In the past three years, many states have increased or introduced new taxes in order to boost roadway funding. Tennessee, however, has made no policy changes and will increasingly confront challenges to its ability to fund roads, according to a new paper by researchers at UT’s Howard H. Baker Jr. Center for Public Policy.
The report, “Tax Policies and Alternative Revenue Sources: State Responses to Declining Purchasing Power of Roadway Funding,” examines roadway funding alternatives being adopted by other states.
“A primary goal is to inform the public and policymakers on how other states have tried to enhance roadway funding,” said Matt Murray, director of the Baker Center and associate director of the Boyd Center for Business and Economic Research in UT’s Haslam College of Business. “If the governor and legislature choose to explore funding opportunities, a first place to look is at other states.”
Tennessee’s Department of Transportation had roughly $2 billion to use toward roadway funding in 2014, approximately $314 per person in the state. Half of those funds came from the Federal Highway Administration and the rest from state revenue sources.
As in other states, fuel taxes are Tennessee’s primary revenue source for roadway funding, but the state has the 11th lowest gasoline tax rate in the country.
Tennessee’s current gasoline tax is a fixed excise tax of 21.4 cents per gallon. If, as expected, growth in gasoline consumption slows and construction costs continue to rise, this tax system will not produce needed revenue growth.
“Stagnant tax rates continue to threaten transportation funding, as well as decreases in fuel consumption due to increases in fuel economy,” said Murray.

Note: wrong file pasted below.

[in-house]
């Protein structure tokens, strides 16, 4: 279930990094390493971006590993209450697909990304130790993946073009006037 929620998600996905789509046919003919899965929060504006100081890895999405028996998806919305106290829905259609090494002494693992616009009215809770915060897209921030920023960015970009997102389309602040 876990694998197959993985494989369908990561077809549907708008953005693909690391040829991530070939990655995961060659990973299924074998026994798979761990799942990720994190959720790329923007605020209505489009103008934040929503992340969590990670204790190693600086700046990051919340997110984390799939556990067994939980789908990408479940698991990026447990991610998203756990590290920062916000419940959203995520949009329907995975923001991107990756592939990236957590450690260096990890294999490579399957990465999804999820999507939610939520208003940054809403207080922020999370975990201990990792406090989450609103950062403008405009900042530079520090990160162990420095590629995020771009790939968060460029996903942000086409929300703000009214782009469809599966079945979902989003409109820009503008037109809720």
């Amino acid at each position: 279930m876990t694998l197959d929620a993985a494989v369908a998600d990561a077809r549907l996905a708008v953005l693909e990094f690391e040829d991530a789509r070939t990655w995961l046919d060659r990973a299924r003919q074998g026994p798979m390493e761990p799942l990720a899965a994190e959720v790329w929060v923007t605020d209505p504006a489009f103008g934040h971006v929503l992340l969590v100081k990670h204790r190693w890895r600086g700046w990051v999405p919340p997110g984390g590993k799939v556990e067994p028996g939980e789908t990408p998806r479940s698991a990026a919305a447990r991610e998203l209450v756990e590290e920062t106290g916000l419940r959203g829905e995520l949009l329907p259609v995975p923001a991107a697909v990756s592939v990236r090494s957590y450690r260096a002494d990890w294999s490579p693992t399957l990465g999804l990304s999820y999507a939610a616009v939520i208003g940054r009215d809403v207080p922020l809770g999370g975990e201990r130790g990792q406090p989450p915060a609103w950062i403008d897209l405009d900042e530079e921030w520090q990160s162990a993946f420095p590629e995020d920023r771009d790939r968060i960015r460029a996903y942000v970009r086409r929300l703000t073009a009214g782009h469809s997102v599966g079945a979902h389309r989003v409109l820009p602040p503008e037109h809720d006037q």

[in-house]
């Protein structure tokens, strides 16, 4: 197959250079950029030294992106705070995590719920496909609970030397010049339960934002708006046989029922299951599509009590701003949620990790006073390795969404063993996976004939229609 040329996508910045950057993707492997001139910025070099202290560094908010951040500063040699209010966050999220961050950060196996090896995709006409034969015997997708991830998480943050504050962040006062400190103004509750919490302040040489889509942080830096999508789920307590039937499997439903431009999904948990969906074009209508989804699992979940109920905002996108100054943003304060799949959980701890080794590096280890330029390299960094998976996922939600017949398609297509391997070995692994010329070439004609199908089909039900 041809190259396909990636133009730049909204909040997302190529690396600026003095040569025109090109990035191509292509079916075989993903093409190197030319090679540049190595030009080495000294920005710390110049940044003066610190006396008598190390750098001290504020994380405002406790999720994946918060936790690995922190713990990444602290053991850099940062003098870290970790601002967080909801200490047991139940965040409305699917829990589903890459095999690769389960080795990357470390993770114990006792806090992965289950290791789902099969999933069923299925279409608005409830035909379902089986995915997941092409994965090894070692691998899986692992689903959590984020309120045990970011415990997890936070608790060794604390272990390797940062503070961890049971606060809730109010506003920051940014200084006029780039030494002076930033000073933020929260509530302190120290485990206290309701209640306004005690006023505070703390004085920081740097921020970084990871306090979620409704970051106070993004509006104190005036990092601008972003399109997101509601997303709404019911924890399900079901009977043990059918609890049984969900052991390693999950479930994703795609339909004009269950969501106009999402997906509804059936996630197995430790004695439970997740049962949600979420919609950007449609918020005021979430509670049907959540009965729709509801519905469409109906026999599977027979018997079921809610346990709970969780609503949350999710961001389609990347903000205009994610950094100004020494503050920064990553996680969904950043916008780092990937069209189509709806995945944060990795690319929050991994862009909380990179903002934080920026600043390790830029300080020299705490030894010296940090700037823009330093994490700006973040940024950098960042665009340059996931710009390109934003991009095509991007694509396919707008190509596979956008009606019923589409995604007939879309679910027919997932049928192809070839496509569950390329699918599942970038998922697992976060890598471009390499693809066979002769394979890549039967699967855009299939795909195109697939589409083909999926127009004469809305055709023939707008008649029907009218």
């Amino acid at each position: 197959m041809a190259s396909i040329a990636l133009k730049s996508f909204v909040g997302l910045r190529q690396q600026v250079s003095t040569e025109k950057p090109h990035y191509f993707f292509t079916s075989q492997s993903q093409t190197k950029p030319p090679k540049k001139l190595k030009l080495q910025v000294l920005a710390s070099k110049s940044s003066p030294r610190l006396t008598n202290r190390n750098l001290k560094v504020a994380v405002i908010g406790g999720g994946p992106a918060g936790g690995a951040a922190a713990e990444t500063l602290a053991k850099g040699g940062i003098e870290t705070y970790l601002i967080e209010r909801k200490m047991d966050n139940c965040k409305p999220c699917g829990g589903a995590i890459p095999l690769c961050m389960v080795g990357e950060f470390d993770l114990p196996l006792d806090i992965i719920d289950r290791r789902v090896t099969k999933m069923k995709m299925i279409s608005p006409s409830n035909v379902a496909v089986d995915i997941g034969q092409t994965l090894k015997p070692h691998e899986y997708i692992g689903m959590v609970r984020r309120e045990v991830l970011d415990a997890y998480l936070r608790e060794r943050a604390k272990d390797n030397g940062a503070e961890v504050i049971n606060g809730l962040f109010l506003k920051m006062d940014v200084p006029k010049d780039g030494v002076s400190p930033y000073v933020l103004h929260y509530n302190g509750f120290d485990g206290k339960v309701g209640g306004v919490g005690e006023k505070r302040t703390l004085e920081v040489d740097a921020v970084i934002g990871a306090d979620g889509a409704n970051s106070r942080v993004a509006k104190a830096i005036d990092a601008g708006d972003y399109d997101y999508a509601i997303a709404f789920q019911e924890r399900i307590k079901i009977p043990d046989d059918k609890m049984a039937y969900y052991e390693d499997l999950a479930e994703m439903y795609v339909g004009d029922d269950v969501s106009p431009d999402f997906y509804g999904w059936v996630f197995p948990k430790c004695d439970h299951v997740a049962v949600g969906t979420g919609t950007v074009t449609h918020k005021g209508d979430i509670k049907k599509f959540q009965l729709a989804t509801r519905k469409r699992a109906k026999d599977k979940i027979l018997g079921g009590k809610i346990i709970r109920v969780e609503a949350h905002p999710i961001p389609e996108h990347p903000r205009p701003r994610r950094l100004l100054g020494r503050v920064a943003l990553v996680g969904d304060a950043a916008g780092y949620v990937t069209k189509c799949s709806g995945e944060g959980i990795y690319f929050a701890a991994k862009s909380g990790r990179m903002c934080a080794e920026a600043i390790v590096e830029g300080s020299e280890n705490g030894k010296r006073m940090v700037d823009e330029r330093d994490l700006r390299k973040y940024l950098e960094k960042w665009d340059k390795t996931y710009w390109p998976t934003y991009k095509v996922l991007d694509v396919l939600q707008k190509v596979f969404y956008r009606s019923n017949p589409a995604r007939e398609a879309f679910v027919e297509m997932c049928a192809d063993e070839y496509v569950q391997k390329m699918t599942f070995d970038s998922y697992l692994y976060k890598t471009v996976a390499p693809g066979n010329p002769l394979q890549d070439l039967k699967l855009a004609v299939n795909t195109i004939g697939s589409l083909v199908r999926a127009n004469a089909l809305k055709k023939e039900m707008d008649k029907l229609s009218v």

Since 2013, 18 states have either increased their fuel taxes or restructured how their gas tax rates are determined. But several states, including Tennessee, have not made changes to their fuel tax rates in decades. Tennessee’s last increase in its gas tax—four cents per gallon—was in 1989.
Due to these funding challenges, several states have moved in a variety of directions, including increasing fuel tax rates, imposing the sales tax on gasoline consumption, and exploring taxes on vehicle miles traveled.
Aggressive federal corporate average fuel economy (CAFE) standards set for 2025 will also mean significant advances in fuel economy yet further deterioration in the output of the traditional gas tax.
Funding challenges will continue to worsen as states try to use deflated transportation funds to meet increases in demand arising from ongoing population growth. Tennessee’s population is expected to grow by 9.9 percent between 2016 and 2025.
Twenty states are currently making transportation funding changes. Tennessee is one of several that will likely look for a solution to its roadway funding problem in 2017.
Mark Burton, director of economics for UT’s Center for Transportation Research, collaborated on the report with Murray. Other collaborators were Emily Pratt, Boyd Center research associate, and Jilleah Welch, Baker Center research associate.
The authors conclude by suggesting there is no single best means of enhancing the capacity to fund essential transportation infrastructure.
“States should choose their own policy path based on their unique circumstances,” said Murray. “Policymakers and the public need to evaluate potential funding solutions carefully since each will offer specific strengths and weaknesses.”
The full report is available here (pdf).
Tyra Haag (865-974-5460, firstname.lastname@example.org)